Article ["A House Divided"]
Did Not Fully Portray United Methodist Church
by Mark Tooley, Institute on Religion and Democracy, June 3, 1998
In his May 31 article ("A
House Divided"), Don Lattin compared a liberal and large inner city church with a
conservative and much smaller suburban congregation. Both are affiliated with the United
Methodist Church, which is America's third largest religious body and a denomination
Increasingly divided over theology and sexuality.
Glide Memorial Church of San Francisco, with its racially diverse several thousand
members and charismatic pastor, was portrayed as lively and concerned about the poor.
Mission City Church in Silicon Valley, with its two hundred traditionalist worshippers,
came across as stodgy and anachronistic.
The article was fascinating, but it did not fully capture the situation in our nation's
largest mainline denomination. In thirty years, United Methodism has lost almost three
million members, now standing at 8.5 million. Theological liberalism may draw a crowd at
Glide Memorial, whose dynamic minister of 35 years can entrance his audience with stirring
But elsewhere, the leftist politics and theology of Glide, in the hands of less
colorful pastors, is suffocating what once was America's largest denomination. Growing
Methodist congregations are almost always theologically conservative, centered upon the
Gospel. United Methodists in Georgia, for example, where two conservative bishops preside,
now outnumber all Methodists in California, Oregon, Washington and the Rocky Mountains
states put together.
The bishops and clergy of the Pacific and Mountain West are among the denomination's
most liberal. California's two bishops, including Bishop Melvin Talbert of San Francisco,
have presided over some of the steepest membership declines in the church's history.
Talbert, as the article mentioned, has recently said he will defy the church's prohibition
on same-sex wedding ceremonies. Politically outspoken on issues dear to the secular Left,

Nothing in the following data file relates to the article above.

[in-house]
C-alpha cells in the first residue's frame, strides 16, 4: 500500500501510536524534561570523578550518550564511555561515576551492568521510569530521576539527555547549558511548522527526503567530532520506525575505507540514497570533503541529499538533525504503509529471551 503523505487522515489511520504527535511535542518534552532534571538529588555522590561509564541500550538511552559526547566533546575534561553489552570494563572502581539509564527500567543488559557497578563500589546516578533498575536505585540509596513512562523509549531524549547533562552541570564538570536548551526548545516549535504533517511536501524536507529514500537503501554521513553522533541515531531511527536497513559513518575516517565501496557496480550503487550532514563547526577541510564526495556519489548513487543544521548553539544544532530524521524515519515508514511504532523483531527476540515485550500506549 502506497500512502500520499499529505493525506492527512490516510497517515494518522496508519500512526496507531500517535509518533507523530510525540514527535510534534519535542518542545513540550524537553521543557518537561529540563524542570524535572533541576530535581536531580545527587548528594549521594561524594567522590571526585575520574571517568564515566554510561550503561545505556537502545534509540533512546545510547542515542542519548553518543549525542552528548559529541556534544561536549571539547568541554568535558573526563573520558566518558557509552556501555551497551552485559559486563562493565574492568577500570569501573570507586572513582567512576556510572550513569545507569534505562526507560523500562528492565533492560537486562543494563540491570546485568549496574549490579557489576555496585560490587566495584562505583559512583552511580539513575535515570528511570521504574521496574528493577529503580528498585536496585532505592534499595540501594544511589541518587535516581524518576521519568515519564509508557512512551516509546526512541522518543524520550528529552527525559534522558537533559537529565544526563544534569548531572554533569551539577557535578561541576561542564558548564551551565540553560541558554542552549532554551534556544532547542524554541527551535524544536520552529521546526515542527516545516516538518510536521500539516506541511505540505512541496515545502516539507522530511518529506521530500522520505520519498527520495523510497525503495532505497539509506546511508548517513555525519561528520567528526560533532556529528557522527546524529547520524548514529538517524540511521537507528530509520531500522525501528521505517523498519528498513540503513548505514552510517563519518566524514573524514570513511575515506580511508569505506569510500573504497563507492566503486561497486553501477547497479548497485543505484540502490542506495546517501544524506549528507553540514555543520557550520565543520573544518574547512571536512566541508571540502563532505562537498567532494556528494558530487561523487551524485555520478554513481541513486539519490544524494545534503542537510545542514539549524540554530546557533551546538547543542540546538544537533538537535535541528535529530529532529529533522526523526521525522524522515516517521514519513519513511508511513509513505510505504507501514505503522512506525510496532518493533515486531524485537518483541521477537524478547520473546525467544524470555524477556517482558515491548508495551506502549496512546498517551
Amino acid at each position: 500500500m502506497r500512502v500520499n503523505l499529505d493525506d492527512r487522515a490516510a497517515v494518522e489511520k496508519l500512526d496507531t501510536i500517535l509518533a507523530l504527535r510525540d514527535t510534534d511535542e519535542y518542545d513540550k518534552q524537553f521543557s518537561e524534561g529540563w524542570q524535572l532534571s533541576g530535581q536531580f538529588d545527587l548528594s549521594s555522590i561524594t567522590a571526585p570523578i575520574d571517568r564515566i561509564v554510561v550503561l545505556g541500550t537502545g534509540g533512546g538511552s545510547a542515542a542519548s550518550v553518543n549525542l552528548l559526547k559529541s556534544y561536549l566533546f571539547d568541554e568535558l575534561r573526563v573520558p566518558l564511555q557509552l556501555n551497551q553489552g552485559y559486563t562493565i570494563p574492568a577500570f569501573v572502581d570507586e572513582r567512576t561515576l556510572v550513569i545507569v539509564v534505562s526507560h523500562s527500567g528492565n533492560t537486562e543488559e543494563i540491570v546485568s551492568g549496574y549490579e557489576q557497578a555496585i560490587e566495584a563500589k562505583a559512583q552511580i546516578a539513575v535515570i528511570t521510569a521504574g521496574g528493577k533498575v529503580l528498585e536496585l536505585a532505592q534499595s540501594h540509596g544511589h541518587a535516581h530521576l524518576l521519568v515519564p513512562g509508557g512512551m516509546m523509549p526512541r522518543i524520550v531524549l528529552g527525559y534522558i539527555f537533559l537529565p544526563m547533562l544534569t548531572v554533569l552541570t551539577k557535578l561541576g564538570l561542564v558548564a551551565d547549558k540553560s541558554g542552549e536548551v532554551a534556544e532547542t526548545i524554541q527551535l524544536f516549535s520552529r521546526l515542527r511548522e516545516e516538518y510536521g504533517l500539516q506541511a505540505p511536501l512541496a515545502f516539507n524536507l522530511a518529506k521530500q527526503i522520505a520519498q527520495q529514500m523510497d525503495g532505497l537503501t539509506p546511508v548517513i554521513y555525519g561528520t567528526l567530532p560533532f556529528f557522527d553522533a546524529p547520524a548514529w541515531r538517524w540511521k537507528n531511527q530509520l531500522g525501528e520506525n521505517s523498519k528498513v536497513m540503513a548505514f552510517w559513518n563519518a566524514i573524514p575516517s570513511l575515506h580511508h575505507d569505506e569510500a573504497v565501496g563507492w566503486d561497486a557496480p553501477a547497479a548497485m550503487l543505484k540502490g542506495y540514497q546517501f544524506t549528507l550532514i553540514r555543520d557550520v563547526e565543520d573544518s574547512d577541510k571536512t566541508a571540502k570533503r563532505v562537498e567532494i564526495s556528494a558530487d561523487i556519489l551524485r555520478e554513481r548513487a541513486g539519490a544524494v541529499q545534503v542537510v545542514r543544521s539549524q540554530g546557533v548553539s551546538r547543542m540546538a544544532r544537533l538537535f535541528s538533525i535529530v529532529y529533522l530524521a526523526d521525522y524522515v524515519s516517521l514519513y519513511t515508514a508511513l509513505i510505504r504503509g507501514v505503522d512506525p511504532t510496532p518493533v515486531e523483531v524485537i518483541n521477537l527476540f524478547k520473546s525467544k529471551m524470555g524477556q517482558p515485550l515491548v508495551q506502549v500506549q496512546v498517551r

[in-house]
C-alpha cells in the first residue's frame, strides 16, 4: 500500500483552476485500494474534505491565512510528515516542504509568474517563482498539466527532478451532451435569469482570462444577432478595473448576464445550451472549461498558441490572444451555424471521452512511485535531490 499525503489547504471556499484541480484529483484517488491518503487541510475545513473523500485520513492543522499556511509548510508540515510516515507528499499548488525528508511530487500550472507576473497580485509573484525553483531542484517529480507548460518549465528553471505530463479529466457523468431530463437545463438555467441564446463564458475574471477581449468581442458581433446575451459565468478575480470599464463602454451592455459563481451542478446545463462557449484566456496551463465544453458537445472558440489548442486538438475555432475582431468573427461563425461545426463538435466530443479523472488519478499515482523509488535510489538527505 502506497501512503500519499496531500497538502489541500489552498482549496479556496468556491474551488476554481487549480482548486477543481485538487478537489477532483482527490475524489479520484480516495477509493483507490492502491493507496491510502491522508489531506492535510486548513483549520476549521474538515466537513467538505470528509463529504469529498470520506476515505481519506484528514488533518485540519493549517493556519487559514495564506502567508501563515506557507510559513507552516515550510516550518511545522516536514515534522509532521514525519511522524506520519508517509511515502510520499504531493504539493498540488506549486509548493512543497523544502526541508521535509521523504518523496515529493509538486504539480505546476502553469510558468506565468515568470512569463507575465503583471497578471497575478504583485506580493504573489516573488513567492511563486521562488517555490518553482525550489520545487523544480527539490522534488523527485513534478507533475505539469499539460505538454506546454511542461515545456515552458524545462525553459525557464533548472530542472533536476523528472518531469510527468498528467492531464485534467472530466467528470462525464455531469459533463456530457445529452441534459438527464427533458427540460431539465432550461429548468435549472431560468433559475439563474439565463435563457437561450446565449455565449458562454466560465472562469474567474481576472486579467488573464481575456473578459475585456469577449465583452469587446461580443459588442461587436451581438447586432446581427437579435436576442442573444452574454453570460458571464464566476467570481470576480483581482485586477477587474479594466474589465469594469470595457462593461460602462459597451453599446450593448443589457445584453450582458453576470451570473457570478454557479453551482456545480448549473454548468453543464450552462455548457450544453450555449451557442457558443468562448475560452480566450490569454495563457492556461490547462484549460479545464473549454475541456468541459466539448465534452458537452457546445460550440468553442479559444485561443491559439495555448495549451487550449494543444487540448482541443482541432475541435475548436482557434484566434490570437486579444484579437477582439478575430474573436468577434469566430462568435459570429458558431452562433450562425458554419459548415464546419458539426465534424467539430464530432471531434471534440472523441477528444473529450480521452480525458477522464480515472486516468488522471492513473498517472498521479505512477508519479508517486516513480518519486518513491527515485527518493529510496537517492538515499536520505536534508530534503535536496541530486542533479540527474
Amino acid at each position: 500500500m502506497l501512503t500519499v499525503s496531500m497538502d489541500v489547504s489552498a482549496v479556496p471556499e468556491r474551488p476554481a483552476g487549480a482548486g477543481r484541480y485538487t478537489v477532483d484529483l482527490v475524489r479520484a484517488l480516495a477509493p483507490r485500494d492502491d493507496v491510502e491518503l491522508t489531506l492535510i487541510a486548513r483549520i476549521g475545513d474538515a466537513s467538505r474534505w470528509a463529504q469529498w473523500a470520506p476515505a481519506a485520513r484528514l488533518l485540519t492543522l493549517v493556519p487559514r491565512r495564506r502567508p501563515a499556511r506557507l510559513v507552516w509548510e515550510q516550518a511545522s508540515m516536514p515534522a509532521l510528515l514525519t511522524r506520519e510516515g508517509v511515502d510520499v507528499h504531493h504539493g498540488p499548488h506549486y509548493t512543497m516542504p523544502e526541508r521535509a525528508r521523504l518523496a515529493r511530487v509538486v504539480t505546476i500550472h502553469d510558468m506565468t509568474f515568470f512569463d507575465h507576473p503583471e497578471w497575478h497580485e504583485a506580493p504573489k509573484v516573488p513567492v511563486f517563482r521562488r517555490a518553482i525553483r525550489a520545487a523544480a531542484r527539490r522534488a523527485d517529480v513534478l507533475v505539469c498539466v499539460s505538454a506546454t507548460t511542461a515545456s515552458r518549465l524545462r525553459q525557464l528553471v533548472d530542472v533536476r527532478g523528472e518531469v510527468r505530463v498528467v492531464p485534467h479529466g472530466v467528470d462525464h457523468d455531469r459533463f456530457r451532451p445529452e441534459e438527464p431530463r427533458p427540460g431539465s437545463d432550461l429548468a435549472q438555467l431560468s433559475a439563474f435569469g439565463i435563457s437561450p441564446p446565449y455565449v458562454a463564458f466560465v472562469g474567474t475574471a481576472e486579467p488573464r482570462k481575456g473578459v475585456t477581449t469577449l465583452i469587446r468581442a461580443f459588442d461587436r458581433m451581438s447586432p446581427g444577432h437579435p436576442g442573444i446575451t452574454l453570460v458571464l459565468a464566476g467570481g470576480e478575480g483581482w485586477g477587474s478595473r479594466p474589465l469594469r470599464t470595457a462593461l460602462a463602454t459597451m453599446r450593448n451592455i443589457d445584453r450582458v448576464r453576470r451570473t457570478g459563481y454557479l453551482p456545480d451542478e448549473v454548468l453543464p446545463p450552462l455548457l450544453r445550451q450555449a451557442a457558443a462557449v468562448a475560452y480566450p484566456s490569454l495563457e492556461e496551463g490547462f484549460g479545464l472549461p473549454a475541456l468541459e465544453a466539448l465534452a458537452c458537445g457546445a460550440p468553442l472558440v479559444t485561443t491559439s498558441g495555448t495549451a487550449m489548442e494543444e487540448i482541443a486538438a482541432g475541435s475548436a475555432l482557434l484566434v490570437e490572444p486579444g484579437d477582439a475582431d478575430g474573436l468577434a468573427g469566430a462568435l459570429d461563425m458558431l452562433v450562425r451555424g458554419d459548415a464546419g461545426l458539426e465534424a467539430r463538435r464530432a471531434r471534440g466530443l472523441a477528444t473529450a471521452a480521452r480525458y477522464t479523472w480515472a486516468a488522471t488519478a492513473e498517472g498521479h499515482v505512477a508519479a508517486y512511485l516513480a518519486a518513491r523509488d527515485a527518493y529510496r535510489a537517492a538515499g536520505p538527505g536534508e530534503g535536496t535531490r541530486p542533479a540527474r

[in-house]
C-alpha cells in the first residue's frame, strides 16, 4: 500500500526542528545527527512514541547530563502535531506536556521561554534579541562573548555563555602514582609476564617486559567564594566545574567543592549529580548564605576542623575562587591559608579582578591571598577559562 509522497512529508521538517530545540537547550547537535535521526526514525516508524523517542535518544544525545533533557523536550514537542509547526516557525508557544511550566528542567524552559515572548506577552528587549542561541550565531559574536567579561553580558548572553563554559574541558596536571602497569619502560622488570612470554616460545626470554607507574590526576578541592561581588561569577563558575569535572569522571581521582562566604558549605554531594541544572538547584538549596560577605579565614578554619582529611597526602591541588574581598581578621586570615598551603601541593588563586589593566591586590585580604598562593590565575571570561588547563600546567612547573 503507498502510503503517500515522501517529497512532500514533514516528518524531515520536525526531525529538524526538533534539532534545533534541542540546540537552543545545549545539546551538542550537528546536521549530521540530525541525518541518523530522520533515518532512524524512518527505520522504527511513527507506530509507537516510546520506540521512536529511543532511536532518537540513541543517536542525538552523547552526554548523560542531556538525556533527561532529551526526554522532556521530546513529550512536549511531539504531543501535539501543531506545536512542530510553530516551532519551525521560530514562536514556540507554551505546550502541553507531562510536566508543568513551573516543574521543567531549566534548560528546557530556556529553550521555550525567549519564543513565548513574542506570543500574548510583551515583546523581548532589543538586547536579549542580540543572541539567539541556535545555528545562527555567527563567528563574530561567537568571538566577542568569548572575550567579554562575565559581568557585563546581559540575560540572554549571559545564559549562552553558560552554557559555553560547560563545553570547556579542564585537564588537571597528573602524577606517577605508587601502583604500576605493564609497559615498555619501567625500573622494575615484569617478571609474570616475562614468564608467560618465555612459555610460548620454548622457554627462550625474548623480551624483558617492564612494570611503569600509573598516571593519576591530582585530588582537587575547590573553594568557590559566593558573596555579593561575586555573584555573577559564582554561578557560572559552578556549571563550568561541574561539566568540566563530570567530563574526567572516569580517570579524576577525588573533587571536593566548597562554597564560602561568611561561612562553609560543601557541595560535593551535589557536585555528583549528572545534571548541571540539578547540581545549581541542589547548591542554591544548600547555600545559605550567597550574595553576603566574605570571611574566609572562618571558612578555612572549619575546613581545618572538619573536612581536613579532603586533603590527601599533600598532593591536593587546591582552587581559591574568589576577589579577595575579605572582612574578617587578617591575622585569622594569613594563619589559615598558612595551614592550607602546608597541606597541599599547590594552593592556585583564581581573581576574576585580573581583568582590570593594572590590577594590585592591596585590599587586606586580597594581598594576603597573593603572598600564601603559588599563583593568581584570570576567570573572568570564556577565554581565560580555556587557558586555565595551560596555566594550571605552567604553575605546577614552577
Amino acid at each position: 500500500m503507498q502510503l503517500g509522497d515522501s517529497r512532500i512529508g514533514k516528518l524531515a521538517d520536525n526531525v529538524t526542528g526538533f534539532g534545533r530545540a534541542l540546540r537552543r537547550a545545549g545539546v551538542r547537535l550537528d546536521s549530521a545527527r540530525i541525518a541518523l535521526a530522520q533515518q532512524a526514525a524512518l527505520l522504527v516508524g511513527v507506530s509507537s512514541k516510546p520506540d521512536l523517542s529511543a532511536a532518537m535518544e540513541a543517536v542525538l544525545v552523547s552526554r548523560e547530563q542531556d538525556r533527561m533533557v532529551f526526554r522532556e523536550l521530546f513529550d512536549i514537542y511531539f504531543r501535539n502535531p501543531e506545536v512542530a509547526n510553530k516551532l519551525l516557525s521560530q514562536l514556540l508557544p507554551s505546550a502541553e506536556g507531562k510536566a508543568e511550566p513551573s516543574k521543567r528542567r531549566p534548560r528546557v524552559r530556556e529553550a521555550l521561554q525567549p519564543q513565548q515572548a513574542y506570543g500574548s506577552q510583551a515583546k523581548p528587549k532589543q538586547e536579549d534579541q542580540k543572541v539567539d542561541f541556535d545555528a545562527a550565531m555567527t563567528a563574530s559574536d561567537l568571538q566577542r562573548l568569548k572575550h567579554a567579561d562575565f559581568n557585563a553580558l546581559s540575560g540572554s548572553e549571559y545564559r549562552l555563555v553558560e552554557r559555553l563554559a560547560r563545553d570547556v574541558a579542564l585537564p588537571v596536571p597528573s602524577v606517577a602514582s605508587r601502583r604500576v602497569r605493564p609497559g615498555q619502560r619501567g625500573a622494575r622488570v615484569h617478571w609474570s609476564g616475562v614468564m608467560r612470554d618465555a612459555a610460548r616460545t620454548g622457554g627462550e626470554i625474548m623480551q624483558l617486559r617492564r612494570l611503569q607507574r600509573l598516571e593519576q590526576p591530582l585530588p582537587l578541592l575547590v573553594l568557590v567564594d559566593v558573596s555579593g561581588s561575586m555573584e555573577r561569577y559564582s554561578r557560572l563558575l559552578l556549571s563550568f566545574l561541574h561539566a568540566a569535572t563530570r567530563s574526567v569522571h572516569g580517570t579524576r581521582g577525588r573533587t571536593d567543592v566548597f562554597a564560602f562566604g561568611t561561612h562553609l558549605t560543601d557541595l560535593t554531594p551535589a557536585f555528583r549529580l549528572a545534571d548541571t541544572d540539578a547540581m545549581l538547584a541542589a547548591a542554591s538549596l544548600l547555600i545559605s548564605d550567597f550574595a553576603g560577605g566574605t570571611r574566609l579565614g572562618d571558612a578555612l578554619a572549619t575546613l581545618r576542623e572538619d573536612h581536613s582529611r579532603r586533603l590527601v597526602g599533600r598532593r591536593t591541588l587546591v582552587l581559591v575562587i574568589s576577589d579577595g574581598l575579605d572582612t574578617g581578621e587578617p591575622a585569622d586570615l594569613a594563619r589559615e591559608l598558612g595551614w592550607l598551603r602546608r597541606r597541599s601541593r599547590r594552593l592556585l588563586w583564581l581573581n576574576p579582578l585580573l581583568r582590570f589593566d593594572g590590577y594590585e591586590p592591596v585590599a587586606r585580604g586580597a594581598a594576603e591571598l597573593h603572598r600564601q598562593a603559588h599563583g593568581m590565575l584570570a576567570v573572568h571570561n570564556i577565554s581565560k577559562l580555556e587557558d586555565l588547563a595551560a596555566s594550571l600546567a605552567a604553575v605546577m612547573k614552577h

Talbert is less inclined to act on his ordination vow to safeguard the church's theology.
The article compared the progressive instincts of Bishop Talbert and Glide's Rev. Cecil
Williams to 22 "fundamentalist" Methodist pastors in northern California who
would like to leave Talbert's jurisdiction and form their own governing body. Use of the
word "fundamentalist" was unfortunate. The term summons up images of Middle-East
terrorists or Appalachian snake dancers. In modern usage, it has lost most of its original
theological meaning and is now an epithet for religionists who live out their faith in a
supposedly primitive or dangerous fashion.
Neither is true for the 22 Methodist pastors who are distraught over Bishop Talbert's
refusal to uphold his own denomination's standards. The pastors are orthodox Christians
who adhere to traditional beliefs about God and the Bible that have united Christians
across the centuries. Unlike Talbert or Cecil Williams, they are Wesleyan because they
believe the church's good works and social justice depends ultimately upon sound doctrine
centered upon the lordship and deity of Jesus Christ.
Williams, who long ago removed the cross from Glide Church's sanctuary, claims that his
congregation follows the spirit and example of John Wesley, Methodism's 18th century
founder. But Wesley claimed that the Cross was the only remedy for "the loathsome
leprosy of sin." As to Wesley's attitude towards biblical authority, he described
himself as a "Bible bigot" who followed the Scriptures "in all things, both
great and small."
Wesley transformed British and American Christianity by insisting on the primacy of
biblical authority and personal salvation, while at the same time engaging in social work
among society's poorest. He expected both strong faith and strong works by the early
Methodists. The Methodist circuit riders who crisscrossed the American frontier making
converts were faithful to Wesley's legacy.
Sadly, many modern United Methodist leaders are not. Bishops, seminary professors and
national agency bureaucrats stridently promote a plethora of secular causes, from gay
rights, to radical hminlsm, to abortion advocacy, to apocalyptic environrnO m, while
downplaying or ignoring the central tenets of the Christian faith.
Consequently, the largest (and reliably left-wing) church lobby in Washington, DC
belongs to the United Methodist Church. Consequently, the church's missions agency has
more headquarters staff than overseas missionaries. Consequently, local pastors who insist
on upholding traditional Methodist beliefs are marginalized by bishops who have other
Don Lattin's article understandably questioned whether the "same religion"
was practiced at Glide Memorial and Mission City. The answer is: probably not. one adheres
to historic Christianity. The other, by its own admission, prefers a secular vision of
"justice, liberation, power and peace."
Most United Methodists have more in common with Mission City Church. A recent poll
published by the denomination's own publishing house showed that nearly 70 percent of the
church's members call themselves "conservative" and believe the Bible is
Unfortunately, many of these church members despair of ever again reclaiming their
denomination for the historic faith. Every week, another one thousand people leave the
United Methodist Church with no new influx of members to replace them.
There may indeed be a crowd at Glide Memorial in San Francisco. But more typical across
the nation are liberal-led United Methodist congregations whose expansive structures are
now nearly empty, except for a dwindling number of gray-haired loyalists, who remain
despite their conservative beliefs.